El Paso County Public Health is perhaps best known as a place where flu shots are given and as an agency that inspects restaurants.
But the department also provides a broad spectrum of services and works with a range of businesses to address safety issues and keep the workforce healthy.
Governed by a volunteer board of health, which is responsible for developing public health policies, the department works to promote health throughout the county through direct services and prevention and control of disease, and to assure environmental health by enforcing regulations and providing education to businesses and individuals.
Battling the flu
Influenza is widespread in Colorado. As of Dec. 29, 596 people have been hospitalized statewide since the 2018-19 flu season began in October. That compares with 1,472 hospitalizations during the same period last season. In El Paso County, 58 flu cases have been diagnosed since the season began.
Prevention through shots is the first line of defense against the flu, said Kristi Durbin, public health nurse with the public health department’s immunization program.
The department offers a walk-in clinic from 8 a.m.-2 p.m. Tuesdays at 1575 Garden of the Gods Road. Flu shots also are given by appointment Mondays and Wednesdays through Fridays between 8 a.m.-noon and 1-3:30 p.m.
“It’s not too late to get a flu shot,” Durbin said. “We recommend it as long as flu is circulating in the community. Even if you do get the flu, you’re less likely to have a severe case.”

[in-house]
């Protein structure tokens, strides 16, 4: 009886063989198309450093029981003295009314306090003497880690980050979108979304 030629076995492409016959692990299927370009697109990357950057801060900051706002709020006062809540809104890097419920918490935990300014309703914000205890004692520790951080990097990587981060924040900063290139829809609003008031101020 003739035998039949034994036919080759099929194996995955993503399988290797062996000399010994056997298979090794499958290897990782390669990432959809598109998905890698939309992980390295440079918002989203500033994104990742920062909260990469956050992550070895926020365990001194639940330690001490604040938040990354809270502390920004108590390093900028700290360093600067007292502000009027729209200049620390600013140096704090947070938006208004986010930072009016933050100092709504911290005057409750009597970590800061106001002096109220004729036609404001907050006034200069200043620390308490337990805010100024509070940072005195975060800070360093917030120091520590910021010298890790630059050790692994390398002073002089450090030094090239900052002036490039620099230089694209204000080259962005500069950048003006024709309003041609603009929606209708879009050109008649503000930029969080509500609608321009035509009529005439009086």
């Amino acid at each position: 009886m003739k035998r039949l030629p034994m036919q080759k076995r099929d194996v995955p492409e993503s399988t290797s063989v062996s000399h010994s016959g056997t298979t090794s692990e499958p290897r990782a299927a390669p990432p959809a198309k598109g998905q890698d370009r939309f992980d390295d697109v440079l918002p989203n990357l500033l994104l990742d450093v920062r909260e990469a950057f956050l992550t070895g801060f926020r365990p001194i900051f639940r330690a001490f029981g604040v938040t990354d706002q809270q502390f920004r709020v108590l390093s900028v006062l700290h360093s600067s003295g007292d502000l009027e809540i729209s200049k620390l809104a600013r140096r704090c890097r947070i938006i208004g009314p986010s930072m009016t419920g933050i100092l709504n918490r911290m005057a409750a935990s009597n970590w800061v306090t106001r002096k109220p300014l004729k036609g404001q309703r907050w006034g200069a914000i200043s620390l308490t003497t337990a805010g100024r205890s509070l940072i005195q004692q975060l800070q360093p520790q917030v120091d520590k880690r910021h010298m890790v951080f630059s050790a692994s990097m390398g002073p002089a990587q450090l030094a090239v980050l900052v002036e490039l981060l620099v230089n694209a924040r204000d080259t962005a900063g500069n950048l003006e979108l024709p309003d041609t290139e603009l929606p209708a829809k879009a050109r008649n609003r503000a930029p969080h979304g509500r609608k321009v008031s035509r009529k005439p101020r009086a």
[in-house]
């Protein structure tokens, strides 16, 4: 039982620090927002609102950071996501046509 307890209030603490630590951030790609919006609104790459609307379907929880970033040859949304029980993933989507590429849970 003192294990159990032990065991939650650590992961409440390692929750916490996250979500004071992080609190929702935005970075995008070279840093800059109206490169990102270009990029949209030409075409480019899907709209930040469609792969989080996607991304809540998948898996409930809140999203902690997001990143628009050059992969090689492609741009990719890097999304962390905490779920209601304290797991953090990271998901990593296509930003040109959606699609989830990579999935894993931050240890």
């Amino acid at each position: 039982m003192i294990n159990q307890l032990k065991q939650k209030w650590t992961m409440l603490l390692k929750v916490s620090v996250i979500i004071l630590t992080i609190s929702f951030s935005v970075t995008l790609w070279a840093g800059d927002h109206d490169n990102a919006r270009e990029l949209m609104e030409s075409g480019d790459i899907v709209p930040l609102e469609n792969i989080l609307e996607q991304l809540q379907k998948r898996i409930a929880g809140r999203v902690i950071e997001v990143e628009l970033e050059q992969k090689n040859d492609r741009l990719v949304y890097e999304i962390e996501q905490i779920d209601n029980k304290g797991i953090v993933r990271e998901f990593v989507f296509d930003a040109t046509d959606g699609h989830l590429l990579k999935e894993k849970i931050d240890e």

The department also conducts flu vaccination clinics at organizations throughout the county, including union offices, schools, churches and businesses. Most larger businesses host these clinics at the beginning of the season, but “if employers continue to contact us, we would still go out,” Durbin said.
The department provides information to businesses as well to help prevent the spread of the flu and other communicable diseases. “We encourage policies around sick leave that really do encourage employees to stay home” when they’re sick, said Kimberly Pattison, program manager with El Paso County’s communicable disease/tuberculosis program.
To limit the spread of the disease, “we recommend folks remain home for 24 hours after no longer having a fever without the use of fever-reducing medications,” she said. That’s because the flu is easily spread through coughing or sneezing and remains viable on surfaces for some time. “If you’re near someone who is ill, you’re at pretty high risk.”
Thus far, the county’s flu cases haven’t peaked.
“Last year, we had a pretty severe season, with a total of 489 hospitalized cases,” Pattison said. “This year, they’ve started to increase a little later.”